Disclaimer: This blog mentions zoological practices that we do not support today, but that were part of the work of early zoos. As a forward-thinking conservation charity we are working to protect animals and their habitats in order to help halt species decline. You can read more about our conservation work here.
As we approach our official 100th birthday, we want to share with you some of the amazing stories we’ve heard from former staff, visitors and people who feel a close connection to Paignton Zoo.
A few weeks ago, we received an email from the granddaughter of Richard May, who worked at the zoo during his late teens and early twenties. At 93 years old, Richard is only 7 years younger than Paignton Zoo itself, but his memories of his time here, as well as stories passed down to him from family members, are still as fresh as ever.
Back to the twenties
Richard reminisces on the early days of the zoo, from its initial building to temporary closures:
“The forthcoming 100th centenary of Paignton Zoo, has prompted the following facts associated with the Zoo from its opening in 1923.”
“My family relations that could be considered as being involved with it’s progress include my uncles Albert and Bill, who were bricklayers involved with building the bases for the many enclosures for the animals before it was opened to the public. In the construction of the festival hall at the end of Torbay Road, uncle Bill was the stonemason responsible for the outside random natural stonework of the festival hall.”
“After its opening in 1923, the zoo was closed for paying customers in the mid-1930s. The government had put tax on people visiting the zoo, which Herbert Whitley chose not to include. All friends and relations working for Herbert’s family were invited in for a free visit to the zoo before it was closed to the public. As a family, we all took advantage of the chance for a day out. This was because my grandfather, Sam Luscombe, worked on the farm owned by a Whitley at Stoke Gabriel – he was a herdsman for the dairy cattle.”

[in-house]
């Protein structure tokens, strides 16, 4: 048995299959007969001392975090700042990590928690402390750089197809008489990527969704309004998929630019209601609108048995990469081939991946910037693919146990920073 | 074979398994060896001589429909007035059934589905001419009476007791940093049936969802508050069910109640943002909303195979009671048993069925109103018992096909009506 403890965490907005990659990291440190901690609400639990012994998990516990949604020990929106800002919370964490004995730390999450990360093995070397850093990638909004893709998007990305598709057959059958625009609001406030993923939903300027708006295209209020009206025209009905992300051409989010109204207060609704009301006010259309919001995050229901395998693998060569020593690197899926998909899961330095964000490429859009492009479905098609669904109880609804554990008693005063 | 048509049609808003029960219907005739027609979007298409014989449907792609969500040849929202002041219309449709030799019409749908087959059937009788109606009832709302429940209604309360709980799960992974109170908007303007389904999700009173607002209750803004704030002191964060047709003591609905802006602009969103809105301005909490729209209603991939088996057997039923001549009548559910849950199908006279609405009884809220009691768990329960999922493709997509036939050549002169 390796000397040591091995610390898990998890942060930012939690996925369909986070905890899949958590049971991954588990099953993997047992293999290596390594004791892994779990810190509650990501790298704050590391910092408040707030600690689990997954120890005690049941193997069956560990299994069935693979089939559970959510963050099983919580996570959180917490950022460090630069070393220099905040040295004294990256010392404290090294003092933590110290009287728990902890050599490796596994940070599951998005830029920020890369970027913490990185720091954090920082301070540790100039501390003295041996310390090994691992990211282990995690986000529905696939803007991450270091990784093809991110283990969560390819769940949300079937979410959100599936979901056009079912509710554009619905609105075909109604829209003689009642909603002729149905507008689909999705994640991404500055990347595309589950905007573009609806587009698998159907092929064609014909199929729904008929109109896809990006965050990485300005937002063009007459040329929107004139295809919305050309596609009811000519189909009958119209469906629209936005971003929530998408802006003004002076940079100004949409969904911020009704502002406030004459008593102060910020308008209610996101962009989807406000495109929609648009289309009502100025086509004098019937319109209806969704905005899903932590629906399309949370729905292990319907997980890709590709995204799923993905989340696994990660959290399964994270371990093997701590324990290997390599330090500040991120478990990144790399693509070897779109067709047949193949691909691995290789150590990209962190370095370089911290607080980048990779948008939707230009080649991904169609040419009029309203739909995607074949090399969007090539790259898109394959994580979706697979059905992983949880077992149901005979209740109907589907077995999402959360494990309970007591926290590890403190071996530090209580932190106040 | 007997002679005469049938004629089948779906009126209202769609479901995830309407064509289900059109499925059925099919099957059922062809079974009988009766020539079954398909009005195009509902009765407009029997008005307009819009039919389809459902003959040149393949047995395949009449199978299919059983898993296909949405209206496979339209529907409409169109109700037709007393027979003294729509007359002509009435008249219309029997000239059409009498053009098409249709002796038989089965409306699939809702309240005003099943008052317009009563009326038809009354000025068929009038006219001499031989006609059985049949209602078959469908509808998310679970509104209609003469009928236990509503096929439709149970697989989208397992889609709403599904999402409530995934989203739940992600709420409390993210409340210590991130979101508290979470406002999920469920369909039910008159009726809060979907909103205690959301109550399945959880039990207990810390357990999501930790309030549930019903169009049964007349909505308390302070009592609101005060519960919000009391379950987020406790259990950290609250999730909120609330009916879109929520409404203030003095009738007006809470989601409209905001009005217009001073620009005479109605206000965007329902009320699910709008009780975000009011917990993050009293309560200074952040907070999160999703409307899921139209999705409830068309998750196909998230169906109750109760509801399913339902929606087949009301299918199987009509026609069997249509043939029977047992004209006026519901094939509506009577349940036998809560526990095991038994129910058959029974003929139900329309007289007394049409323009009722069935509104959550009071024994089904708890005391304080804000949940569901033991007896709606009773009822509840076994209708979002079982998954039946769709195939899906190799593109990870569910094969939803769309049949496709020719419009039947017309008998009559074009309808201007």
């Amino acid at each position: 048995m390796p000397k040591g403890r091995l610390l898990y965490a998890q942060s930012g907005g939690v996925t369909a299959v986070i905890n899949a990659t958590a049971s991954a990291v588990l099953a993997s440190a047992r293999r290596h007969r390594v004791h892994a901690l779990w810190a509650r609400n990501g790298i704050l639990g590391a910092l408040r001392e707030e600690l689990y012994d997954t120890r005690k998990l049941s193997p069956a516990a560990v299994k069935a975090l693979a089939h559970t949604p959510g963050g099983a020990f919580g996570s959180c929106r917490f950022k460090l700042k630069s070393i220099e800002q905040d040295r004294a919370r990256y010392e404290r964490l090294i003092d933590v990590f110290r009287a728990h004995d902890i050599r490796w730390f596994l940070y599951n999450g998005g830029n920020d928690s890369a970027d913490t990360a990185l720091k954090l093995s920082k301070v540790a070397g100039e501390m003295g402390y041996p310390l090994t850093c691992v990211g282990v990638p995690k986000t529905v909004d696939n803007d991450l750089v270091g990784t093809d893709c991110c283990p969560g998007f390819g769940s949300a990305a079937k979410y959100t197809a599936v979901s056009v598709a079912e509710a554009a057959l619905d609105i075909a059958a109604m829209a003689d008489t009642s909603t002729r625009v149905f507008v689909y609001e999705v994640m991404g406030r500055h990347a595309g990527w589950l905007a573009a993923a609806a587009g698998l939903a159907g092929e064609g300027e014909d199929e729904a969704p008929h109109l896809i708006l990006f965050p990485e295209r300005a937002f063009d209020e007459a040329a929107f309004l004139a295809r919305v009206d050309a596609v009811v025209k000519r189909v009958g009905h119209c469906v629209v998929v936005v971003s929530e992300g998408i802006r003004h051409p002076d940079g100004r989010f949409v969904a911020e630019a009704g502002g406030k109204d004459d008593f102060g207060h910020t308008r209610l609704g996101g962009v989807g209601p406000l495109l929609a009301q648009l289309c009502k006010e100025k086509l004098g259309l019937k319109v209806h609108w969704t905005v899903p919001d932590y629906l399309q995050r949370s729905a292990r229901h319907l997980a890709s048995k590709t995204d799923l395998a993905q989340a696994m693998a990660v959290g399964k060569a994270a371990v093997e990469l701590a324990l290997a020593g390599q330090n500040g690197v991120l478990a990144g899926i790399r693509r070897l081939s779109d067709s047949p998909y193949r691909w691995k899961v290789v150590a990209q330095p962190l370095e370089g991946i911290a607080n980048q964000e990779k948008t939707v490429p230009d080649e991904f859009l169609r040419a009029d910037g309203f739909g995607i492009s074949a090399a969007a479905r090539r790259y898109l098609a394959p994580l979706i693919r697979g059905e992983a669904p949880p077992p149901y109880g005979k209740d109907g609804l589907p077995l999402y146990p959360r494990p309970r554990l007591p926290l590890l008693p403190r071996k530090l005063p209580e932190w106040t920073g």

“Another major development was the animals brought to Paignton Zoo to avoid war time bombing.”
A job for the summer
“During the years 1950, ’51 and ’52, I worked for about 8 weeks at the zoo as a summer job while I was at college. Working arrangements for the staff were based on a 6-day week, and generally speaking I would stand in for the person on the day off. Payment was in accordance with the catering act (this was important as the hourly rate was lower than some other rates for holiday jobs) but included in the wages was the cost of a mid-morning and afternoon tea or coffee with cake, and a free lunch was provided as part of the wages.”
“Before the zoo was opened to the public at 10am, my work included taking to the various kiosks any items required. The ice cream was sent from London by train each day and taken to the various outlets at the zoo. Working on the till at the end of the cafeteria counter, one had to add the items on the tray, collect the money due, and give any change required, a complete contrast to today’s system at a checkout. Typical ‘regular places’ for the week included: a day in the ‘bear cage’ kiosk, the till at the end of the cafeteria counter, the soda fountain serving mainly ice creams and soft drinks, the main entrance gate, sometimes twice.”
Richard’s granddaughter also added: “Grandad didn’t include this in the information, but he’s also told me about how he used to have the chimpanzee on a lead and he would sneakily let the chimpanzee sit with visitors while having their picnic and the chimpanzee would sometimes steal their sandwiches!”
After his time in Paignton, Richard later relocated to Norfolk and as a result, had to decline our invite to join us for our birthday weekend. However, we hope that by sharing his memories here he will still feel included in our celebrations.
We’re celebrating our centenary year. To discover more about Paignton Zoo’s 100 year history and our plans for the year, click here.